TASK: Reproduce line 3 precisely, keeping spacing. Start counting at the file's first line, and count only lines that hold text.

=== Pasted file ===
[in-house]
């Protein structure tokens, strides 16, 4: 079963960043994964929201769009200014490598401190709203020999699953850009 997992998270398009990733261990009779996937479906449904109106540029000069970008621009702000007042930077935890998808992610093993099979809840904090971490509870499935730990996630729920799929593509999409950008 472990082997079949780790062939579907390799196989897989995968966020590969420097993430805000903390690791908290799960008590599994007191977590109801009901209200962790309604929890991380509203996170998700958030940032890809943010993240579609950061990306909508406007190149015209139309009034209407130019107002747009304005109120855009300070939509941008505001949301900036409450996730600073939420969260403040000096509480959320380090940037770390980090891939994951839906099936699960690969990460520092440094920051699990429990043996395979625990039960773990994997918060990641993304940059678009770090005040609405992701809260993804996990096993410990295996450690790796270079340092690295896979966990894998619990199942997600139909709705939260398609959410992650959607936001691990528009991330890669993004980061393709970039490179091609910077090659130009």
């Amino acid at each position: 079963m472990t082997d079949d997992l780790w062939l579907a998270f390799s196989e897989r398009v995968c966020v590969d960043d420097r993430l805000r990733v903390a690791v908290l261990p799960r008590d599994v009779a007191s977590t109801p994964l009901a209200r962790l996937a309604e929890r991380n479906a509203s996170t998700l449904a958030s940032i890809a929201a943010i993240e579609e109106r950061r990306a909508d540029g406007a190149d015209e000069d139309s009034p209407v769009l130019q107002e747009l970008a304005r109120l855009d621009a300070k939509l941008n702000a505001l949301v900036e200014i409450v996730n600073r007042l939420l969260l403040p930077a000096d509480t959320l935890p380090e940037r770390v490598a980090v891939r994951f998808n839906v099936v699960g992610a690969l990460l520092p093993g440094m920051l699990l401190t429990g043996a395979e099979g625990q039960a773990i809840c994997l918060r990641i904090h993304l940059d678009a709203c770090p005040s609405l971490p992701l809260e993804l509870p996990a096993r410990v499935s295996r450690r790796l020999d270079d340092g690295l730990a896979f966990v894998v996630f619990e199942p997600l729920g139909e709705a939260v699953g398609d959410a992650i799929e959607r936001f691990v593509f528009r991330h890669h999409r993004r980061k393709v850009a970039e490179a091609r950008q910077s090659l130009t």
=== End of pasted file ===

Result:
């Amino acid at each position: 079963m472990t082997d079949d997992l780790w062939l579907a998270f390799s196989e897989r398009v995968c966020v590969d960043d420097r993430l805000r990733v903390a690791v908290l261990p799960r008590d599994v009779a007191s977590t109801p994964l009901a209200r962790l996937a309604e929890r991380n479906a509203s996170t998700l449904a958030s940032i890809a929201a943010i993240e579609e109106r950061r990306a909508d540029g406007a190149d015209e000069d139309s009034p209407v769009l130019q107002e747009l970008a304005r109120l855009d621009a300070k939509l941008n702000a505001l949301v900036e200014i409450v996730n600073r007042l939420l969260l403040p930077a000096d509480t959320l935890p380090e940037r770390v490598a980090v891939r994951f998808n839906v099936v699960g992610a690969l990460l520092p093993g440094m920051l699990l401190t429990g043996a395979e099979g625990q039960a773990i809840c994997l918060r990641i904090h993304l940059d678009a709203c770090p005040s609405l971490p992701l809260e993804l509870p996990a096993r410990v499935s295996r450690r790796l020999d270079d340092g690295l730990a896979f966990v894998v996630f619990e199942p997600l729920g139909e709705a939260v699953g398609d959410a992650i799929e959607r936001f691990v593509f528009r991330h890669h999409r993004r980061k393709v850009a970039e490179a091609r950008q910077s090659l130009t």